GO HURACLOWN To paraphrase Stephen Sondheim, this is one clown you should send in, for a good time and some soul-healing laughter. Aziz Gual has been working his magic for decades, graduating from Ringling Bros. Barnum & Bailey Clown College and working with “the greatest show on earth,” as well as traveling all over the world as a performer. In this hourlong show (ideal for parents with fidgety youngsters), Gual uses his formidable talents to create a world that is remarkably easy to get lost in. There is the obligatory, bulbous red nose that honks as if it had a mind of its own; the saggy pants with a gigantic pocket that traps his hand; the stepladder he effortlessly balances on his nose; the saw he plays with a bow, like a violin; the balls that appear out of nowhere, which he juggles with mind-boggling dexterity; and the playful tune he renders on an accordion. He also knows how to work the crowd, and engages audience members during a few segments. It isn't all smiles: There are a couple of interludes where a dark melancholy sets in, and this otherwise cheerful clown turns pitifully sad. But for the most part it's old-school clowning without techno frills, and with plenty of laughs for all ages. 24th Street Theatre, 1117 W. 24th St., L.A.; Sun., 11 a.m. & 2 p.m.; through April 28. (213) 745-6516, 24thstreet.org. (Lovell Estell III)
IT GOES LIKE THIS Written and directed by veteran actor Jack Betts, It Goes Like This is a personal story, clumsily told. Leaden-footed, as if cast in concrete, the melodramatic saga manages to be both utterly predictable yet also contain enough dramatic revelations to rival a telenovela. Kevin McCorkle rigidly portrays a highly decorated general who runs his family with an iron fist. Against the protests of his gentle wife, Colleece (Rachel O'Meara), he is shipping his guitar-playing teen sons off to military school so they can man up. But out of the blue he gets a call that causes his past to crash in on him. Expected though unmotivated, his abrupt volte-face in Act 2 engenders a tender speech that proves a highlight in an otherwise exposition-laden script, though the dialogue between the two sons, nicely played by Edan Freiberger and Justin Preston, is well observed. Both acts have a lengthy, disruptive scene change behind an ill-fitting black curtain. Marilyn Monroe Theatre at the Lee Strasberg Creative Center, 7936 Santa Monica Blvd., W. Hlywd.; Fri.-Sat., 8 p.m.; Sun., 3 p.m.; through May 5. (323) 650-7777. (Pauline Adamek)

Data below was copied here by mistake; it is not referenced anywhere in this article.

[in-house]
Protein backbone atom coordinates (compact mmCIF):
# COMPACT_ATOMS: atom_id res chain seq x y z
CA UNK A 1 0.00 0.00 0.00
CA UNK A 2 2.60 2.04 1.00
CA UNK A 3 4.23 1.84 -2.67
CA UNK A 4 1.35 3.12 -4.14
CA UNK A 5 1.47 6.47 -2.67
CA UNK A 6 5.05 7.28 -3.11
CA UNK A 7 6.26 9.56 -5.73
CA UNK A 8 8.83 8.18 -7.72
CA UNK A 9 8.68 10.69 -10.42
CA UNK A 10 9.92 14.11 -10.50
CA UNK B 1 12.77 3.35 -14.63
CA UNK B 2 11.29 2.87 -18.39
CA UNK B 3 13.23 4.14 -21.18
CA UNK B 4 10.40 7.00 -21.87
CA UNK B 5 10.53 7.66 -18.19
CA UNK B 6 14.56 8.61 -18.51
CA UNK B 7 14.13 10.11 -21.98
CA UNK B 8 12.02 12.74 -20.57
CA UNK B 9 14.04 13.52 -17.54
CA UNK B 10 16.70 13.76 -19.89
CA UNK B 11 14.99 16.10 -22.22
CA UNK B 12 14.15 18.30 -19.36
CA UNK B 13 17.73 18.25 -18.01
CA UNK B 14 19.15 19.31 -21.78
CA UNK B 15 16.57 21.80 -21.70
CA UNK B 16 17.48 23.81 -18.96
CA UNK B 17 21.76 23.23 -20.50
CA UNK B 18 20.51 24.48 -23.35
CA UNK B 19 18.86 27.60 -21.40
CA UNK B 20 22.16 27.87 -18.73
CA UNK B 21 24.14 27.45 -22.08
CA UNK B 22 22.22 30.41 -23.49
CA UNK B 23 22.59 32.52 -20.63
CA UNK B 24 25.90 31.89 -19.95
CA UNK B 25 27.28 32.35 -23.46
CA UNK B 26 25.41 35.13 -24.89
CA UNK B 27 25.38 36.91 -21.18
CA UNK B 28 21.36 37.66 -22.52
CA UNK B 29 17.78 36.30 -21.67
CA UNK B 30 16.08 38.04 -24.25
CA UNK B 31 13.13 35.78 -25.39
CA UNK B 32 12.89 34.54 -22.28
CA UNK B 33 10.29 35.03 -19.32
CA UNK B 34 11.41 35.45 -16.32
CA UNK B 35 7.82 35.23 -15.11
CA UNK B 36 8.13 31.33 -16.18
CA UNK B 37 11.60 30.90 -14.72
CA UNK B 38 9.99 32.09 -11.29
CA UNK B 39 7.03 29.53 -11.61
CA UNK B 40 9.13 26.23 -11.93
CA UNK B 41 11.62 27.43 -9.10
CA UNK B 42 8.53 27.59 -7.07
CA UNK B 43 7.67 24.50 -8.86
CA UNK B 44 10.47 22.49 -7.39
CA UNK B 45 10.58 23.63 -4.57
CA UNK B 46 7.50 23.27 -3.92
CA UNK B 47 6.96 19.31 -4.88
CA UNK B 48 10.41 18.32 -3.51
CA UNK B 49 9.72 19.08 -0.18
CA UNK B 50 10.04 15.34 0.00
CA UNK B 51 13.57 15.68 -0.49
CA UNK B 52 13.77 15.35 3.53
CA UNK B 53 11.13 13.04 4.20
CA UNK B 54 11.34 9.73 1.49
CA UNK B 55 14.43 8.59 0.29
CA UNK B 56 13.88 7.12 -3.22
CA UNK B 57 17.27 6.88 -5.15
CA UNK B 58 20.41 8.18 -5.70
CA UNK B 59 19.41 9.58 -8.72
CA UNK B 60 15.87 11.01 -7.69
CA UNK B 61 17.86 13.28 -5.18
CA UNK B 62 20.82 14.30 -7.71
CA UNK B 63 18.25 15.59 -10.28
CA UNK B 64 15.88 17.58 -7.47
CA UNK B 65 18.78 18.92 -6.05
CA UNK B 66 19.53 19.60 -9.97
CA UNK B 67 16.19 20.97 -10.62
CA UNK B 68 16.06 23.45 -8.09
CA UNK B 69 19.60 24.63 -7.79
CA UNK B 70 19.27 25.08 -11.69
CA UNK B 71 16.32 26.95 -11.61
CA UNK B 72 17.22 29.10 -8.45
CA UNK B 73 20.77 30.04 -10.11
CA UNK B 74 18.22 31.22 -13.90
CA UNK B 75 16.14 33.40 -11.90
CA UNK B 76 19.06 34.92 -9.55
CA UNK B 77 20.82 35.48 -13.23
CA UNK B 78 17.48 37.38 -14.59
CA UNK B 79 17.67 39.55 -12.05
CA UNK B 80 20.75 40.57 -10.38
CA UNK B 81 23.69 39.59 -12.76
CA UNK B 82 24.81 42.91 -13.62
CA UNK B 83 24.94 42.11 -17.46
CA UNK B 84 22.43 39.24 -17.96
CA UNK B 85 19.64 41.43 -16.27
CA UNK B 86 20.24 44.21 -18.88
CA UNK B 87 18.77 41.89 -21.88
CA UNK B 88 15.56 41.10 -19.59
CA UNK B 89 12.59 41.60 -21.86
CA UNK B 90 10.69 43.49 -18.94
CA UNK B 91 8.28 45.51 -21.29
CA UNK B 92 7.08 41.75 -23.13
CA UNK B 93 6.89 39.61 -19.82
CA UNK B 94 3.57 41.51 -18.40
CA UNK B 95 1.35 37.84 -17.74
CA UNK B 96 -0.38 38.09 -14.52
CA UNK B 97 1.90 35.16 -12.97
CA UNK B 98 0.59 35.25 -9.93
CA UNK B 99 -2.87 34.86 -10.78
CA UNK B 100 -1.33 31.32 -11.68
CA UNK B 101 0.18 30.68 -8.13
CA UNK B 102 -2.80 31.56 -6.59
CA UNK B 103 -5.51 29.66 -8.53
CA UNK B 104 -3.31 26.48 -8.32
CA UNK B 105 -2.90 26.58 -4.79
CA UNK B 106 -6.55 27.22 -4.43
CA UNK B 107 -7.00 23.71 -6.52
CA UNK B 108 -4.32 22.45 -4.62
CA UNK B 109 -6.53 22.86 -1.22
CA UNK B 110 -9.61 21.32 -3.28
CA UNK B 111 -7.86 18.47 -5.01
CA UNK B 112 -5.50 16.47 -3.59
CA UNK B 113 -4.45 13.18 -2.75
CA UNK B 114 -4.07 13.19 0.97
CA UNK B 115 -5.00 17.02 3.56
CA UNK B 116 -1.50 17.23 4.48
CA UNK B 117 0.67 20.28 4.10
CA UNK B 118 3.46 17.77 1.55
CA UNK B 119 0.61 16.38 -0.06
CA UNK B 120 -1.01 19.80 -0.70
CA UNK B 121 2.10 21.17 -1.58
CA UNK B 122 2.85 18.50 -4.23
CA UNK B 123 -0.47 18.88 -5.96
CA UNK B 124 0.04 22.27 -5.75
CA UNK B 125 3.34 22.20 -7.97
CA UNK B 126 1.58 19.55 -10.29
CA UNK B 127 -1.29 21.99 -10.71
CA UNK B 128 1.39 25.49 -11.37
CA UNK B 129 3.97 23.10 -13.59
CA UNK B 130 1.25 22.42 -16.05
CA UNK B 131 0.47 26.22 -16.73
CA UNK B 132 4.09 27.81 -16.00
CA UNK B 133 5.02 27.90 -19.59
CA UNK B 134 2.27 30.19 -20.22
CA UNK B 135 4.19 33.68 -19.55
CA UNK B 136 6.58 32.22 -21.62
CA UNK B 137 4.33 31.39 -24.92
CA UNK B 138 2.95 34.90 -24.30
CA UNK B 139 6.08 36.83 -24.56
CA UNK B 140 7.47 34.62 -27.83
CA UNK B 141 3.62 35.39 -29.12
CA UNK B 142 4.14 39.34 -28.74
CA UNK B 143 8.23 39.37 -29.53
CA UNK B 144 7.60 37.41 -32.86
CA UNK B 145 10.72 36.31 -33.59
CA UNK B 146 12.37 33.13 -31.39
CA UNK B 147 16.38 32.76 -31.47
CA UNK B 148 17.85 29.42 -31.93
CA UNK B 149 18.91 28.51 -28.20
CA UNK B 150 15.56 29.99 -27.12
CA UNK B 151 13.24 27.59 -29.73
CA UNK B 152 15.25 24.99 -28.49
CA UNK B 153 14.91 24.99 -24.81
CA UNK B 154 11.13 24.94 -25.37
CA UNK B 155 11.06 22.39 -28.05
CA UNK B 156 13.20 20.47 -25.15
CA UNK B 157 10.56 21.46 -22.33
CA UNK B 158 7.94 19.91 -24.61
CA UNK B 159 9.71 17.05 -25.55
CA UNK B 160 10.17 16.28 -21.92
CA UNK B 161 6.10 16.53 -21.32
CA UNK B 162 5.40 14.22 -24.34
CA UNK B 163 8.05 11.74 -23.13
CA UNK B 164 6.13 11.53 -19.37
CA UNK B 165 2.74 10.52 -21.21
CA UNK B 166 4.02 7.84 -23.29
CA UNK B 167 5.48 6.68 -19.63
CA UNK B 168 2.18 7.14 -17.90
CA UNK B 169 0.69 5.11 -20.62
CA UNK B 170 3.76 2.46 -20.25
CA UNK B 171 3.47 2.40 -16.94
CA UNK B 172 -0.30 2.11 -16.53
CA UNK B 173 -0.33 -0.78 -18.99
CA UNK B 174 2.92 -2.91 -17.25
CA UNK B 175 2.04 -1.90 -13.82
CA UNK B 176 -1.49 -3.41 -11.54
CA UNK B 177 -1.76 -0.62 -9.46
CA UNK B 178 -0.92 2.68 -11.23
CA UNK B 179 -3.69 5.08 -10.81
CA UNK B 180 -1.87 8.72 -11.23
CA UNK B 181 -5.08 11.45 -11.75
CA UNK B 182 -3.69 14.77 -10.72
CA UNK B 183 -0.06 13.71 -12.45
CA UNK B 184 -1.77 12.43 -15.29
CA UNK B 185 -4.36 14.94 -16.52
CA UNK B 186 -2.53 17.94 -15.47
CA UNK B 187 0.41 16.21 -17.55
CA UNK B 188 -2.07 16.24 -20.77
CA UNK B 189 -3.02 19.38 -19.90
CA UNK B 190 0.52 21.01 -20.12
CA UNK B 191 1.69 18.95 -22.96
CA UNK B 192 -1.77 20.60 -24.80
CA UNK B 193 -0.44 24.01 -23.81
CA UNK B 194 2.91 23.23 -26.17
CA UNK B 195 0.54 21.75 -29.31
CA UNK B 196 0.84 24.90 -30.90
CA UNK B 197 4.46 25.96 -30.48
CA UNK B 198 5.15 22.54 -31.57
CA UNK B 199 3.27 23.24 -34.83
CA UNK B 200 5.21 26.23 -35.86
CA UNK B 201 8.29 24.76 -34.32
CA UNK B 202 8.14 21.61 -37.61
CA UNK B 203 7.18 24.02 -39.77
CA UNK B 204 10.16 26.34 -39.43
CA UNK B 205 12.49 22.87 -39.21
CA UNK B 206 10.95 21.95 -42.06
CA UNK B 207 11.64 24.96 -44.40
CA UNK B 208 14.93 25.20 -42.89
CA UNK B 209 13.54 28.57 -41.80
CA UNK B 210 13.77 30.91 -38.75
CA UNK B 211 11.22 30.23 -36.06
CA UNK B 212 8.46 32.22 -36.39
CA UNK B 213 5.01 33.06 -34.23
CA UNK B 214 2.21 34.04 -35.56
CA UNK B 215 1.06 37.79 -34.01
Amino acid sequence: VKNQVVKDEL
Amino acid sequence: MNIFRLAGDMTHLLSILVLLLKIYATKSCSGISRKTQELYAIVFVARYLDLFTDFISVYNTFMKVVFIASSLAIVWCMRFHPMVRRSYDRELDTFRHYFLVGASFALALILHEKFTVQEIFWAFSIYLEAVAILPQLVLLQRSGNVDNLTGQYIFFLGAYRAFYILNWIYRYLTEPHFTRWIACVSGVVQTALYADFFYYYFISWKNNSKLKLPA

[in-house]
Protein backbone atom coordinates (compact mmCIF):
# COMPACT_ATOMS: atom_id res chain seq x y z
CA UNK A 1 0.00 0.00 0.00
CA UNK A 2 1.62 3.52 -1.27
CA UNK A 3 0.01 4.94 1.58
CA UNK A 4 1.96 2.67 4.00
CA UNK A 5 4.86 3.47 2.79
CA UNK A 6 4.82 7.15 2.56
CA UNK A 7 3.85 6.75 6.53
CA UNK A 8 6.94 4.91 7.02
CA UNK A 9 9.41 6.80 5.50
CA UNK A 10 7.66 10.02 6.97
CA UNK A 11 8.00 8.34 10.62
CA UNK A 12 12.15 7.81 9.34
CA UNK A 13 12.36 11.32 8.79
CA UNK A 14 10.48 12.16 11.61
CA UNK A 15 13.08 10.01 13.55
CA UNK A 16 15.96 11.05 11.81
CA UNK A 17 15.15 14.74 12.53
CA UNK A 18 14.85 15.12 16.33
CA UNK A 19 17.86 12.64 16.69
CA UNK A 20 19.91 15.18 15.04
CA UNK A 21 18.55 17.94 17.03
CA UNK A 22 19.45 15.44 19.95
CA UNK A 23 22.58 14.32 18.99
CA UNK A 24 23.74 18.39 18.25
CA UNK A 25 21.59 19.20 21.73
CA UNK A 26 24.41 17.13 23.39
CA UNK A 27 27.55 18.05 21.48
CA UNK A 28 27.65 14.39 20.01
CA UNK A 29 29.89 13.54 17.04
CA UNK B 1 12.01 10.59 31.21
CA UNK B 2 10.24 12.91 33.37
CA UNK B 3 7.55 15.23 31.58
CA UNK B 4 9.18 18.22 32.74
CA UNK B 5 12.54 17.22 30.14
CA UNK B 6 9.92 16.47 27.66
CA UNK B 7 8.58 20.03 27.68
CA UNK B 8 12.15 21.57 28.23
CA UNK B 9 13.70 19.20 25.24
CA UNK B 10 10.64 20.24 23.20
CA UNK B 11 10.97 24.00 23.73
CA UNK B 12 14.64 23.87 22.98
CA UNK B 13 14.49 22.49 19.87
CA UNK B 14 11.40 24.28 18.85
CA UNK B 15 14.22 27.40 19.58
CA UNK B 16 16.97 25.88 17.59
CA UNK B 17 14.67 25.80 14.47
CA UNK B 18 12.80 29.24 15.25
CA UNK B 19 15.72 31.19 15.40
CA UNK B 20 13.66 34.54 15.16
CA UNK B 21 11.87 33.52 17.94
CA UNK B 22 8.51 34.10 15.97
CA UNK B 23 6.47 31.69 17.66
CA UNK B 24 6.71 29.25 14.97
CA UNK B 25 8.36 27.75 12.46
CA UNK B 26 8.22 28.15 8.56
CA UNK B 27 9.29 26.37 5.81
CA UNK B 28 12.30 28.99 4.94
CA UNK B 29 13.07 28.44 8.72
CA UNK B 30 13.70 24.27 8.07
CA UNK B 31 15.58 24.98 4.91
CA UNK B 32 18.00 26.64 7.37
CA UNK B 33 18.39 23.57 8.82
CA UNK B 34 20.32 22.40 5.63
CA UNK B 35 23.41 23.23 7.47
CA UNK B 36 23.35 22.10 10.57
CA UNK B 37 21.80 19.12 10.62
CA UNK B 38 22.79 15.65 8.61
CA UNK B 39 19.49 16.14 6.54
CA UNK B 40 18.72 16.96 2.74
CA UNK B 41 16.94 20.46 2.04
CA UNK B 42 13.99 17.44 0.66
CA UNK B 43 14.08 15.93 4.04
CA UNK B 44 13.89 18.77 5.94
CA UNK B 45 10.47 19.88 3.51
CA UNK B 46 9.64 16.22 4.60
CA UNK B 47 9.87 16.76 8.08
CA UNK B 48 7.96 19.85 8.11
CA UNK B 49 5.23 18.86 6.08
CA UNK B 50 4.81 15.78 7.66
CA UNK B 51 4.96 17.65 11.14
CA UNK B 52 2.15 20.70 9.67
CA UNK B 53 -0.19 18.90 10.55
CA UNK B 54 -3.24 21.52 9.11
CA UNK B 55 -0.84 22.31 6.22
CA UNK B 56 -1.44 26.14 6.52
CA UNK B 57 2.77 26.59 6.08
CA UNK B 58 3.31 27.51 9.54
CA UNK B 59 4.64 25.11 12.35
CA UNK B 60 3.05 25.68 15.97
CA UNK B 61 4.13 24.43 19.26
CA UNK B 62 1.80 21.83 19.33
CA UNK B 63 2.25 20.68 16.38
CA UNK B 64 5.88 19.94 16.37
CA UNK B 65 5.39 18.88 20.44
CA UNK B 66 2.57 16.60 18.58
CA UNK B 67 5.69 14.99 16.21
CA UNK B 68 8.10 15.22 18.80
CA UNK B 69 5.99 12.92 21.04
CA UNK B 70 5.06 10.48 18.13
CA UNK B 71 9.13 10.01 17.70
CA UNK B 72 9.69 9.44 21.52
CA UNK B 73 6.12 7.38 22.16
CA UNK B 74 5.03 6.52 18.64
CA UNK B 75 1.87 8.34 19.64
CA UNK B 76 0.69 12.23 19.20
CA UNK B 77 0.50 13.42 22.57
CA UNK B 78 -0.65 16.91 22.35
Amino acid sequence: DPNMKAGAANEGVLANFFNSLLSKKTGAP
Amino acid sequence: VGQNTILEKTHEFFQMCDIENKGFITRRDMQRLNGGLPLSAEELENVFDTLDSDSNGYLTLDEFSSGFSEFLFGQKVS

SCULPTRESS OF ANGEL X This surreal but disappointingly choppy opus from playwright-director Zombie Joe is an attempt to explore that strangely thin boundary separating the creation of art from, well, the act of whoring out oneself along the boulevard. A mysterious, white-haired aesthete (Kelby Cross) spots a sexually voracious prostitute trolling her trade on the street and discovers she's actually the legendary artist Wyler Benoit (Melita Camilo), sculptress of a world renowned image of innocence, Angel X. Through a series of scattershot flashbacks, staged in director Vanessa Cate's awkwardly humorless production, we discover the cataclysmic road of excess — hooker mom, loving but incestuous artist uncle, drug and sex addictions — that led Wyler to her simultaneous life as artist and prostitute. Aytpically, Zombie's play is at its most engaging in the early moments, when the text and presentational style are ambiguous and open to interpretation. The underlying theme of gorgeous art arising from the chaos of sexual dysfunction is engaging, but midway through, the work adopts a more conventional narrative that devolves into glum, melodramatic cliché. ZJU Theatre Group, 4850 Lankershim Blvd, N. Hlywd.; Fri., 11 p.m.; through May 10. (818) 202-4120, zombiejoes.com. (Paul Birchall)